The main difference now that we are a pullout section is that the cover story is one of the most important pieces of journalism in that day's newspaper. The aim of Extra is to do something different with a daily newspaper. Most things in the quality press are restricted to one or two pages but this is more in-depth, with a substantial piece of writing up to a maximum of 5,000 words and running over five or six pages. You might find similar pieces in the Sundays, but no one is doing that in the dailies. We have trailed the idea since Christmas with an eight-page pullout on Fridays, and that has proved popular.
Are there any regular sections to plug into?
Product round-up 'The Ten Best' has proved to be a very simple and successful idea. It was difficult to always find room for it in the bound-in features section but now it has a regular space as the back page of Extra, so everyone can find it.
How and when do you like to be contacted?
Email or post is best in the first instance – a phone call is likely to be inconvenient. I am always looking for new ideas first thing in the morning, so the earlier I receive an email the better. Very few things are off limits with Extra, so if something or someone is of interest to our readers of course we will want to put it in.
Features editor, The Guardian Katharine Viner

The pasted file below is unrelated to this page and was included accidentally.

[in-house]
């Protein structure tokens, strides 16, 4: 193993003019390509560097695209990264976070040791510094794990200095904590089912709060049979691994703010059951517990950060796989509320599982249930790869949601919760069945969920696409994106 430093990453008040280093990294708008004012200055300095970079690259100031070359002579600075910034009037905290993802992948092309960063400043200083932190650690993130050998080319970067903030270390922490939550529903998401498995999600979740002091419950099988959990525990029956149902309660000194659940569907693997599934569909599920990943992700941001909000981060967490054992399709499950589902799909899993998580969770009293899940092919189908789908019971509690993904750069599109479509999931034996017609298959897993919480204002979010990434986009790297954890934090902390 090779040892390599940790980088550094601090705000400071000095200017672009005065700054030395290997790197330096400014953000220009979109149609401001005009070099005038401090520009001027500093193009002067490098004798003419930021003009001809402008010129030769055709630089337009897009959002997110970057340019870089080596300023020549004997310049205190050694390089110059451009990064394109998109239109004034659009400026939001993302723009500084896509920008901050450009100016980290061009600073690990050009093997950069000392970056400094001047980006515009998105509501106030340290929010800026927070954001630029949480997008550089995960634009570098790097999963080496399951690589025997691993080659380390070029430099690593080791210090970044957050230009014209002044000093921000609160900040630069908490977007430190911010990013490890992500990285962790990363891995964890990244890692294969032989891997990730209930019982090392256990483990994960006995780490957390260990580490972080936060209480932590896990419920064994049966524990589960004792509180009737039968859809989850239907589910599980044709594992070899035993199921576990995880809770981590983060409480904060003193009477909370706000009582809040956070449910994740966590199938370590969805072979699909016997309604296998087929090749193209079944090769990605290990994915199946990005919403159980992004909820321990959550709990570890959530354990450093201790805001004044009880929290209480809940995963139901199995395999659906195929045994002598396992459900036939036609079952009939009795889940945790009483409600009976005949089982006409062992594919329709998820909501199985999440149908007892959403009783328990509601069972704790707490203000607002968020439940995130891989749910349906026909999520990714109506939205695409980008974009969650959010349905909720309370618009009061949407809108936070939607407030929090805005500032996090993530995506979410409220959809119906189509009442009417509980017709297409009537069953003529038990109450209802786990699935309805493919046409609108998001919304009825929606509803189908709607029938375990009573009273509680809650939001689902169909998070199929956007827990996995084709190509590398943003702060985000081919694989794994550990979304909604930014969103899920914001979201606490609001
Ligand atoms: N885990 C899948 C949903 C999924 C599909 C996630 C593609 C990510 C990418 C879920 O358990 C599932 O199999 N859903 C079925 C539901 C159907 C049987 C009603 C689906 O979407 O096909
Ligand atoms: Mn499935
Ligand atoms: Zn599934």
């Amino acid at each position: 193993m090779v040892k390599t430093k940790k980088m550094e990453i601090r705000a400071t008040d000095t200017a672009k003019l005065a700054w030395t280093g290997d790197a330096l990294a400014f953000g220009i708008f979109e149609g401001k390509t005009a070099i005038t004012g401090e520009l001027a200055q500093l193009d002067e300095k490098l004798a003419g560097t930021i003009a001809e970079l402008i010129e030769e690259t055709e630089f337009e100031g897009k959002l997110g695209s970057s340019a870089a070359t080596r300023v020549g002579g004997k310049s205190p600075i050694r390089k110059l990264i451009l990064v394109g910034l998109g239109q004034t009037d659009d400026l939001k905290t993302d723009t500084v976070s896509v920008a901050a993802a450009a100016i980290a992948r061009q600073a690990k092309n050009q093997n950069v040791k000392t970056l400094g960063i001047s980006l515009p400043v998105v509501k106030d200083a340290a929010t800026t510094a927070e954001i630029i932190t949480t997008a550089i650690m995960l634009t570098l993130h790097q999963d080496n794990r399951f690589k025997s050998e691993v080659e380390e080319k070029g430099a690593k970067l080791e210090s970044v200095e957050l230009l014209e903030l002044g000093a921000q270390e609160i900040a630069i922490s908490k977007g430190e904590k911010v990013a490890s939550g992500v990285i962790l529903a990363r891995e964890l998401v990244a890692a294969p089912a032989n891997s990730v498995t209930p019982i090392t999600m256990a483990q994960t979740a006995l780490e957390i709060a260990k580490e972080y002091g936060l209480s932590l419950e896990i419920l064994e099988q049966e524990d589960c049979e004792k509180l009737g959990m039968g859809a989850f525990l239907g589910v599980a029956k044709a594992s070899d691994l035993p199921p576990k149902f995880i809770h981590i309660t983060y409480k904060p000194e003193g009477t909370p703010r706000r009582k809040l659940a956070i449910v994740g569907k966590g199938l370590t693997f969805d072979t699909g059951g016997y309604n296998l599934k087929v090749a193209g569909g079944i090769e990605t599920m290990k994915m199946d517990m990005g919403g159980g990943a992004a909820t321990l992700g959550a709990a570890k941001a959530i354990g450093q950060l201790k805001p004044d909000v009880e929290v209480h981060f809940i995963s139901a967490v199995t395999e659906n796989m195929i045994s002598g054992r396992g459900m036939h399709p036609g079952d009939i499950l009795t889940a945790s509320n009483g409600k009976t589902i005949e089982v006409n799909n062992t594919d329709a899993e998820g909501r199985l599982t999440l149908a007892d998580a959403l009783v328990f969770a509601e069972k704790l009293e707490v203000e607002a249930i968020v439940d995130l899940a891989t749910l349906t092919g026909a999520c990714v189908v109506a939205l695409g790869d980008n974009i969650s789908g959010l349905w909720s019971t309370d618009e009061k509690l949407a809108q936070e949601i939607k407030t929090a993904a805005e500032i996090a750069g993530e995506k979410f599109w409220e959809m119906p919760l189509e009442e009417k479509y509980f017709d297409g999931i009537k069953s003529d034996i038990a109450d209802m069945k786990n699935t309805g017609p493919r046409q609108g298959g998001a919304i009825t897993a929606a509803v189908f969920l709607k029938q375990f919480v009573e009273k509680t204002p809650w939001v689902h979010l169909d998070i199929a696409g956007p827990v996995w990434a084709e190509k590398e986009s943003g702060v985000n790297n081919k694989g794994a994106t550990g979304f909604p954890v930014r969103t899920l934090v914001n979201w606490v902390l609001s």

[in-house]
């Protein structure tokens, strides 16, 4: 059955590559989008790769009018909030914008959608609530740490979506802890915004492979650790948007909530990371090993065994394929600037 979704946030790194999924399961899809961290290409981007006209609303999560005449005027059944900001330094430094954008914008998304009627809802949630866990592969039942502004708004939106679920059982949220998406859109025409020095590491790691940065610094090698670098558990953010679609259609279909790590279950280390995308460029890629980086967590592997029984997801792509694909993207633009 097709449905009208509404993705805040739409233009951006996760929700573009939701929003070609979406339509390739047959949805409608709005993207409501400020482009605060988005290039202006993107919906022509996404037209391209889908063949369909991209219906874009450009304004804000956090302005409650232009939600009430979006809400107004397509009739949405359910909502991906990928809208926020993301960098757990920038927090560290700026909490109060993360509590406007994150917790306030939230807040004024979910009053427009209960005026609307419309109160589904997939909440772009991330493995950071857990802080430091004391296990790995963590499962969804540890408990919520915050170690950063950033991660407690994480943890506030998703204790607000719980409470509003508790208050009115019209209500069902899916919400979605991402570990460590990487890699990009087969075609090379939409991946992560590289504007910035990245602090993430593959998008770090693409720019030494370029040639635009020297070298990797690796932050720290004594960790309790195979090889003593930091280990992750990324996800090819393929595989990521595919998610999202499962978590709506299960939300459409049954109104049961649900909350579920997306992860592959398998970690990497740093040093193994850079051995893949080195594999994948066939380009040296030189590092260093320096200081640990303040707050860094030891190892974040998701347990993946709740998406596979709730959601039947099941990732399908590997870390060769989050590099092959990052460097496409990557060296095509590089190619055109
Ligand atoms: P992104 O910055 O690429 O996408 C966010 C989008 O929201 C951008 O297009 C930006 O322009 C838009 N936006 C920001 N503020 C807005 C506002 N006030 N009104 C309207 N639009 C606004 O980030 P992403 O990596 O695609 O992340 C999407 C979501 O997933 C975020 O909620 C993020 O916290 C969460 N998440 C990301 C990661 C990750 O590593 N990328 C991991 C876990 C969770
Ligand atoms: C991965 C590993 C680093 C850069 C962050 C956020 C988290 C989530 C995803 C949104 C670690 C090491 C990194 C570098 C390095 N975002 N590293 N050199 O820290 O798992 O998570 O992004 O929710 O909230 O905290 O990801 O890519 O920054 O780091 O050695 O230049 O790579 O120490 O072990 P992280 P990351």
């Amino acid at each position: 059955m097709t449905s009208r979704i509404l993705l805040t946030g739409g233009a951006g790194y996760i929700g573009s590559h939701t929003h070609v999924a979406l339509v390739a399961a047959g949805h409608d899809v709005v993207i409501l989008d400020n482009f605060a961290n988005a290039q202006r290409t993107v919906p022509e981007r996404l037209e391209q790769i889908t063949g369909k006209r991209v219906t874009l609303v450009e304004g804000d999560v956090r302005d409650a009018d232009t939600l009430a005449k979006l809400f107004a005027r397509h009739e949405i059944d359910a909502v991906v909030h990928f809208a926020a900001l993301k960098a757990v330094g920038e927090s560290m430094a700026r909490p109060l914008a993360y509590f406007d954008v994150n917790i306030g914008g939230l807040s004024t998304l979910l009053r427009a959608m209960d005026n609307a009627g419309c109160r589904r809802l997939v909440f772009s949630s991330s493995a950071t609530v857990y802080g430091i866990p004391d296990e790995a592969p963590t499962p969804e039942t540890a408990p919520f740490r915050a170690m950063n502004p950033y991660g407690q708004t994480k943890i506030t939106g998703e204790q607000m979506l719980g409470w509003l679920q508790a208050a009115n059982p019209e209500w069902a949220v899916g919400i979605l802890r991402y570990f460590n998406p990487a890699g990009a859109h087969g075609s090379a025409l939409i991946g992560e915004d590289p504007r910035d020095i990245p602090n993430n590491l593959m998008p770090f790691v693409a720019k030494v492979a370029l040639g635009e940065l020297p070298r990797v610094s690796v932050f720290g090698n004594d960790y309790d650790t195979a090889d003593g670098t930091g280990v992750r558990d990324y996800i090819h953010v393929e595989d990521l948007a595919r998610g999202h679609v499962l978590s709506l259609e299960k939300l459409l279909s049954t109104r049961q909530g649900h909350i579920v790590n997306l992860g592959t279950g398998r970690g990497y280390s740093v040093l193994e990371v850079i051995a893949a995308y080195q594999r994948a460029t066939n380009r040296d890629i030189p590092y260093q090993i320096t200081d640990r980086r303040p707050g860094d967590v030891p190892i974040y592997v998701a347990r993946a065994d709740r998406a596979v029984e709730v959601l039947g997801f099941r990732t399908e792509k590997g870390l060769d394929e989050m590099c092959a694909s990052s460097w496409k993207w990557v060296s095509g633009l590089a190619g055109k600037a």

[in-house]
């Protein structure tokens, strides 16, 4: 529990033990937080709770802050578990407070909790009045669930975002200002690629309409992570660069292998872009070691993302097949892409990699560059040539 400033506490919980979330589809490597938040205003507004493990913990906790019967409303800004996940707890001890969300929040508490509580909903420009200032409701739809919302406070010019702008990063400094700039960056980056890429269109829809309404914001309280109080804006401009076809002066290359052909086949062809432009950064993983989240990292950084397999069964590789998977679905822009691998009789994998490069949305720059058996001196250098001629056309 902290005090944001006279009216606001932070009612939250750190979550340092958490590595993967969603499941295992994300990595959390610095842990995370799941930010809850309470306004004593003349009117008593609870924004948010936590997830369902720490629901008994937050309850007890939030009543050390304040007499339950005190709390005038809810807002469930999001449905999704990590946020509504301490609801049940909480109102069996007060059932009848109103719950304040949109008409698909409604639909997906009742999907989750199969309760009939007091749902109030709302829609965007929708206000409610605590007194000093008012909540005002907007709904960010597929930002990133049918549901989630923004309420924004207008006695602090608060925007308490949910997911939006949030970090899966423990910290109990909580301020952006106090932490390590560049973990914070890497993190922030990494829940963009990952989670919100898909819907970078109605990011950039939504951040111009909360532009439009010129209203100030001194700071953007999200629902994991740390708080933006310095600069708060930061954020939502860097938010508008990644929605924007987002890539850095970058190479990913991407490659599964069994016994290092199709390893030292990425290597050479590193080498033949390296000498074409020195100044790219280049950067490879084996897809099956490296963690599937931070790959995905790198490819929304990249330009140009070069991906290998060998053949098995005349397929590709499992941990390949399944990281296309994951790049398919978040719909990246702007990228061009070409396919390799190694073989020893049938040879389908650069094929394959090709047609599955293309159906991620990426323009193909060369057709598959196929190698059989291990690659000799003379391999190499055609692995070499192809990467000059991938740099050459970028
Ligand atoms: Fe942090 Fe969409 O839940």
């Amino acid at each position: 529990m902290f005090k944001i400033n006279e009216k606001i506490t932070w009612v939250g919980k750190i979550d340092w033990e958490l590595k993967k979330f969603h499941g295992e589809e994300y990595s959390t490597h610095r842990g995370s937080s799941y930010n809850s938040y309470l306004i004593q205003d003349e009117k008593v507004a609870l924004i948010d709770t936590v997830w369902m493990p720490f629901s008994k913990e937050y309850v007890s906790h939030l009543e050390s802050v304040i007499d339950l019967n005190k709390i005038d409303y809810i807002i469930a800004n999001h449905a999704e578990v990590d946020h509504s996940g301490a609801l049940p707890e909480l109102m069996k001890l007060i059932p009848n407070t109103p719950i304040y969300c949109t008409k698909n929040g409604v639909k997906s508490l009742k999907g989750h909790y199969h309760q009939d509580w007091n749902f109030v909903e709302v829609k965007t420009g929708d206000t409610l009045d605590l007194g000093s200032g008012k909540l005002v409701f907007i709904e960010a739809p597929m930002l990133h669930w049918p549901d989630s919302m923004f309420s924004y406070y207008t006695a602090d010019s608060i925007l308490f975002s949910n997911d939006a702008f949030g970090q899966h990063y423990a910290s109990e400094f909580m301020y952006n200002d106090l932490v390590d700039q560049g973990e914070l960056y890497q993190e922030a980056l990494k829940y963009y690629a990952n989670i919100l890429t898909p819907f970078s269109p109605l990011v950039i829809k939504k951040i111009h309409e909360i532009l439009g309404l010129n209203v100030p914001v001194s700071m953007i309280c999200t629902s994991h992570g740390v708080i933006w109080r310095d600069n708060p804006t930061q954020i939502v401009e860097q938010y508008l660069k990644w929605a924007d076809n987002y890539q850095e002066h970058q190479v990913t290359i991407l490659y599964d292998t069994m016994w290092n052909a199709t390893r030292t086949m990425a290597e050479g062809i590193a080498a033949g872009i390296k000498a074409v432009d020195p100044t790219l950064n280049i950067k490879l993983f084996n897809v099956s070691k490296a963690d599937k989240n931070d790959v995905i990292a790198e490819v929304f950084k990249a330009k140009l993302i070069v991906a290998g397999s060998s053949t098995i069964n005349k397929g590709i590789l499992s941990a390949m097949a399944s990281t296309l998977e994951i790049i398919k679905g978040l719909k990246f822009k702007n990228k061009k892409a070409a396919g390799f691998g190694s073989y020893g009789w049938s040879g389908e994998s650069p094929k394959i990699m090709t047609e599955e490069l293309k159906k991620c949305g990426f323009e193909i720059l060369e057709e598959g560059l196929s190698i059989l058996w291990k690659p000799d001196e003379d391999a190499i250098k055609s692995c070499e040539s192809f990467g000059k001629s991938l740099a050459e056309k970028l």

Tel 020 7713 4433
What impact did The Guardian's relaunch have on G2?
People were shocked by the size of G2. But we don't hear complaints from our readers, only from rival editors and others in the media.
What is the supplement's ethos?
The aim with G2 is to be very live and 'of the day' so as a result we have a late deadline of 6.30pm. Essentially we are after good stories and I would never rule anything out. A G2 reader is the same person who reads the news pages but who wants to be informed in a different way. News and features are different aspects of the same read. G2 is a fantastic product with great writers, wit and vitality.
What makes it into G2?
There are the regular core elements such as food, health, fitness, shopping and women – and then there are general features, which look behind the news. At the front of the section there is a lot of scope for interviews with, say, authors about their books.
What do you think of PROs?
The main issue my team encounters with the PR industry is the usual fault of not knowing the product. PROs need to know the section and what we do. If material is not targeted properly then we are not
going to be interested. We do want PR-driven material as well as following the news agenda and our own agenda. I had a very good relationship with PROs when editing Weekend but I expect that to be different on G2 – some of those relationships will still be relevant, some won't. I have my own ideas about where I want to take G2 but nothing that is ready to be announced.
When should they get in touch?
It really depends on what it is they are calling about, but afternoons are very bad unless it is a really hot story.